• 7.
    Yan, Huawei
    et al.
    KTH, School of Chemical Science and Engineering (CHE), Fibre and Polymer Technology.
    Norman, Bo
    KTH, School of Chemical Science and Engineering (CHE), Fibre and Polymer Technology.
    Fibre floc behaviour of softwood kraft pulp in flowing suspensions2006In: Nordic Pulp & Paper Research Journal, ISSN 0283-2631, E-ISSN 2000-0669, Vol. 21, no 1, p. 24-29Article in journal (Refereed)
    Abstract [en]

    Deformation of floes in flowing suspensions was studied in a flow loop system. A fibre suspension jet from a model headbox was further accelerated by a secondary contraction with a width reduction of 50%. The fibre suspension flocculation was studied using an optical detection method. For the suspension of bleached softwood kraft Pulp at a fibre concentration of 5 g/l, fibre floes were followed manually along the secondary contraction. About 115 of the floes were stretched to breakage in the contraction. The floes were stretched in MD whereas they were even more compressed in CD, so that the total floe area in the MD-CD plane decreased, indicating an increase of fibre concentration in the individual floes. This was confirmed by an increase of gray value of the floes in the light transmission images. Fibre floe orientation in MD increased when passing along the contraction. The manual evaluation confirmed the validity of the power spectrum analysis results. Increasing fibre concentration gave larger fibre floes. The floe area reduction in MD-CD plane during contraction passage increased when increasing fibre concentration, which might be due to an increase of mechanical forces in CD generated by the contracting walls, since less free water existed between the fibre floes at a higher fibre concentration. Increased absolute flow velocity had an insignificant effect on the fibre floes within the investigated range.

  • 8.
    Yan, Huawei
    et al.
    KTH, School of Chemical Science and Engineering (CHE), Fibre and Polymer Technology.
    Norman, Bo
    KTH, School of Chemical Science and Engineering (CHE), Fibre and Polymer Technology.
    Lindström, T.
    A flow loop system for study of fibre suspension flocculation2006In: Nordic Pulp & Paper Research Journal, ISSN 0283-2631, E-ISSN 2000-0669, Vol. 21, no 1, p. 19-23Article in journal (Refereed)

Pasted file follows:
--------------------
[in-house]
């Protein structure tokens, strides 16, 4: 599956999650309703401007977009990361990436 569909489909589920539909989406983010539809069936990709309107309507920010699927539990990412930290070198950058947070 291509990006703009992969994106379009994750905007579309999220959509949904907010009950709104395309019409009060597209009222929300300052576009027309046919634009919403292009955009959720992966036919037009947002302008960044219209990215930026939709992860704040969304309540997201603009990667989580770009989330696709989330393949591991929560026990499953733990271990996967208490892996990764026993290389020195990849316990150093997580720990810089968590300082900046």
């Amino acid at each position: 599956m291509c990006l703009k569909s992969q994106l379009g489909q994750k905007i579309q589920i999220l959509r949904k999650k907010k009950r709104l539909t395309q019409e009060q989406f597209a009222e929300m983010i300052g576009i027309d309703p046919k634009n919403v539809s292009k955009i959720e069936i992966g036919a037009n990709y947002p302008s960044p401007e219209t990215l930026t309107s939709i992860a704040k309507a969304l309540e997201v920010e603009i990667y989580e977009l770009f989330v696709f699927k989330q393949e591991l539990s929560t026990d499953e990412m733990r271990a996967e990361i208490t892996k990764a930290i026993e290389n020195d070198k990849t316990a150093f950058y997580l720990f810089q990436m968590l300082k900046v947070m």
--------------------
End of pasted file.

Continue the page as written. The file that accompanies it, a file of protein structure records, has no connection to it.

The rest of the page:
Abstract [en]

    A flow loop system for study of fibre flocculation in Suspensions has been developed. The system is designed to simulate the flow conditions in a paper machine headbox. It is equipped with a radial distributor feeding a step diffuser pipe package, after which the flow is contracted in a 2-D nozzle. The flow system is also equipped with a secondary flow contraction, which is aimed for studies of fibre floc rheology. The conditions of the secondary contraction can be changed in order to generate different acceleration rates. The flow system is also equipped for dosage of retention/formation aids to Study the chemical effects oil fibre flocculation. The maximum flow velocity in the system is 16 m/s. Fibre Suspension flows were Studied using a high speed video camera and transmitted infra-red laser light pulse illumination. Images were taken either separately before and after or along the secondary contraction. Images of-fibre flocculation were evaluated by using power spectrum and wavelet transform analysis. By comparing the fibre flocculation before and after the secondary contraction, or by following the fibre floes during the secondary contraction, rheology information oil the fibre flocs call be obtained. By comparing the fibre flocculation information with and Without chemical additions, the effects of chemicals on fibre flocculation can also be studied.

  • 9.
    Yan, Huawei
    et al.
    KTH, School of Chemical Science and Engineering (CHE), Fibre and Polymer Technology.
    Norman, Bo
    KTH, School of Chemical Science and Engineering (CHE), Fibre and Polymer Technology.
    Lindström, T.
    Ankerfors, M.
    Fibre length effect on fibre suspension flocculation and sheet formation2006In: Nordic Pulp & Paper Research Journal, ISSN 0283-2631, E-ISSN 2000-0669, Vol. 21, no 1, p. 30-35Article in journal (Refereed)
    Abstract [en]